Hatty, M. A., Goodwin, D., Smith, L. D. G., & Mavondo, F. (2022, May 12). Speaking of nature: Relationships between how people think about, connect with, and act to protect nature.

Aminpour, P., Gray, S. A., Beck, M. W., Furman, K. L., Tsakiri, I., Gittman, R. K., … & Scyphers, S. B. (2022). Urbanized knowledge syndrome—erosion of diversity and systems thinking in urbanites’ mental models. npj Urban Sustainability, 2(1), 1-10.


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Nature connectedness: A key metric for a sustainable future

As noted in the first part of this blog, there is global recognition from organisations such as the UN and IPBES that the failing human relationship with nature is an underlying cause of the environmental crises. Nature connectedness captures that relationship with nature which allows researchers to identify the factors in the failing relationship, develop solutions and monitor progress towards a sustainable future. Our latest paper published recently in the Springer Nature journal Ambio illustrates why nature connectedness is a key metric for a sustainable future. The paper is available here and the blog summary is split into two parts, this blog on nature connectedness as a key metric being the second part – the first part covers country level factors in a failing relationship with nature.

Nature connectedness – one measure for one health

Part one showed the relationship between country level factors and individual levels of nature connectedness, with the strong relationship between individual levels of nature connectedness and various country level factors. There is also wider research which shows the strong and causal relationships between nature connectedness and both wellbeing and pro-environmental behaviours. This suggests nature connectedness could be a useful indicator to monitor progress towards a more sustainable future. So in the Ambio paper we compared nature connectedness to existing indices of prosperity, human development, sustainability and social progress. Again, the full paper gives more detail.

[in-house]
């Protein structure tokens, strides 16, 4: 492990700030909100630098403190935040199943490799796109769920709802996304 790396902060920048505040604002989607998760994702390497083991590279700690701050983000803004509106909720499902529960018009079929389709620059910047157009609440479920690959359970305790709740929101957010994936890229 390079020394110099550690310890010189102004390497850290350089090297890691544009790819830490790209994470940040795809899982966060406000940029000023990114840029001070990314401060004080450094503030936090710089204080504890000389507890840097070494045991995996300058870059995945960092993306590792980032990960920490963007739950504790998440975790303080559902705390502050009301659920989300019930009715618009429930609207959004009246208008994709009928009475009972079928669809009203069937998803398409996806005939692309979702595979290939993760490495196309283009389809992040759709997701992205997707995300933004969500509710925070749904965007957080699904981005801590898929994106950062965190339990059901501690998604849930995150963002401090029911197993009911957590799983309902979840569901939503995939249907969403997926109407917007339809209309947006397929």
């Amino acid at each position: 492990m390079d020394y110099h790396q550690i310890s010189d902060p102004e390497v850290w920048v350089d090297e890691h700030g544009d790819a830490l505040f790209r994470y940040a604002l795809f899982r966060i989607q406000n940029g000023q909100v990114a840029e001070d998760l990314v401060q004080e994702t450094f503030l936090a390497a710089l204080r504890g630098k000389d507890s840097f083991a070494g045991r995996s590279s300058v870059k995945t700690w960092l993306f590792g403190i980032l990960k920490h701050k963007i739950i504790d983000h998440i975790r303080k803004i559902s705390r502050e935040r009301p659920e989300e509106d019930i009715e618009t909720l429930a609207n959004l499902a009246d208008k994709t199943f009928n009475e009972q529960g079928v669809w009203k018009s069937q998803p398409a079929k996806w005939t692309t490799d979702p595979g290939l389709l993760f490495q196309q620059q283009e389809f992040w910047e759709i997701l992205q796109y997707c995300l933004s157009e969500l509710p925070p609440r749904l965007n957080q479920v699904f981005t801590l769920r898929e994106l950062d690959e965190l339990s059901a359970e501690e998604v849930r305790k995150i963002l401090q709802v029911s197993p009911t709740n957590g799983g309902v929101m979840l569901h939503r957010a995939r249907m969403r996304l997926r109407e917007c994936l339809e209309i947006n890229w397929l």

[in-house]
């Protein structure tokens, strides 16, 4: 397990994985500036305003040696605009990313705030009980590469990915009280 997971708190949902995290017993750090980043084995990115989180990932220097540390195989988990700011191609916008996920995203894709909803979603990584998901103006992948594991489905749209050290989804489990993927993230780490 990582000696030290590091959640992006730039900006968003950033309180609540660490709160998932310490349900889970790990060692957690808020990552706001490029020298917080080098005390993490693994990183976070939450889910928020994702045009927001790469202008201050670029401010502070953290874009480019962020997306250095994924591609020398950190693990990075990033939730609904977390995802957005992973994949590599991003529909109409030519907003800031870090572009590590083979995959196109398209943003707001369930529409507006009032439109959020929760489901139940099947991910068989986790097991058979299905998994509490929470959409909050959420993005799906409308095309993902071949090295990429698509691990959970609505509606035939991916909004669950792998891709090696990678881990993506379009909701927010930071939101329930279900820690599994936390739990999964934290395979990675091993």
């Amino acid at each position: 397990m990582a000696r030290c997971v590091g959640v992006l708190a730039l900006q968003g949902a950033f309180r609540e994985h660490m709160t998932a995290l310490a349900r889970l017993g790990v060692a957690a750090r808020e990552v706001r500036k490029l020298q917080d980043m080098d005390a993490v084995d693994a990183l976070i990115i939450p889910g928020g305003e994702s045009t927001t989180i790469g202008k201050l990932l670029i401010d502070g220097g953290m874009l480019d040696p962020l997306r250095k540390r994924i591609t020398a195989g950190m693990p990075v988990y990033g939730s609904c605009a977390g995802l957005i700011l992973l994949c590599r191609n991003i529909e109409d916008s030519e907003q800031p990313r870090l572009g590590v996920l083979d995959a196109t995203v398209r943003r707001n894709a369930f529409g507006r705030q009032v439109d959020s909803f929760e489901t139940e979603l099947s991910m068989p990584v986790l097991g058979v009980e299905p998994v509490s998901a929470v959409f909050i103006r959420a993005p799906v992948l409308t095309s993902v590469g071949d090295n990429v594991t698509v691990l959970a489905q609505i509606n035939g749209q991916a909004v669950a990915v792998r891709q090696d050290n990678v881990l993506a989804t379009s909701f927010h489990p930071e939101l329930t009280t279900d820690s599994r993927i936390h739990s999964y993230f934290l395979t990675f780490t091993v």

The table below provides a summary of the correlations between a selection of composite indices for each country and outcomes related to human and nature’s wellbeing. 14,745 adults across 14 European countries responded to questions on nature connectedness (INS) and well-being (WHO’s 5-item index of positive well-being) with the National Biodiversity Index NBI used for biodiversity and the Emissions Database for Global Atmospheric Research (EDGAR) for carbon emissions.

Nature Connectedness Carbon Emissions Well-being Biodiversity
Legatum Prosperity Index -0.61 0.13 -0.52 -0.83
Human Development Index -0.65 0.06 -0.51 -0.76
Social Progress Index -0.44 0.01 -0.33 -0.67
Sustainable Development Ranking -0.38 0.20 -0.42 -0.72
Nature Connectedness 1.00 0.02 0.64 0.81

Interestingly, whereas nature connectedness is linked to higher levels of well-being and biodiversity, the four composite metrics all had a negative relationship to well-being and, most notably for the Sustainable Development Ranking, biodiversity. Further, the selected composite indexes all have a negative relationship to nature connectedness, even the Sustainable Development Ranking.

Higher scores on these indexes are intended to reflect positive outcomes related to meeting basic human needs, human development, prosperity and sustainability – yet they have a negative relationship to wellbeing and biodiversity. They fail to capture the bond between people and nature that is recognised as by organisations such as the UN and IPBES as essential for a healthy and sustainable life. While nature connectedness emerges as a useful, yet simple indicator of both human and nature’s well-being that should inform the transition to a sustainable future. It provides one measure for one health.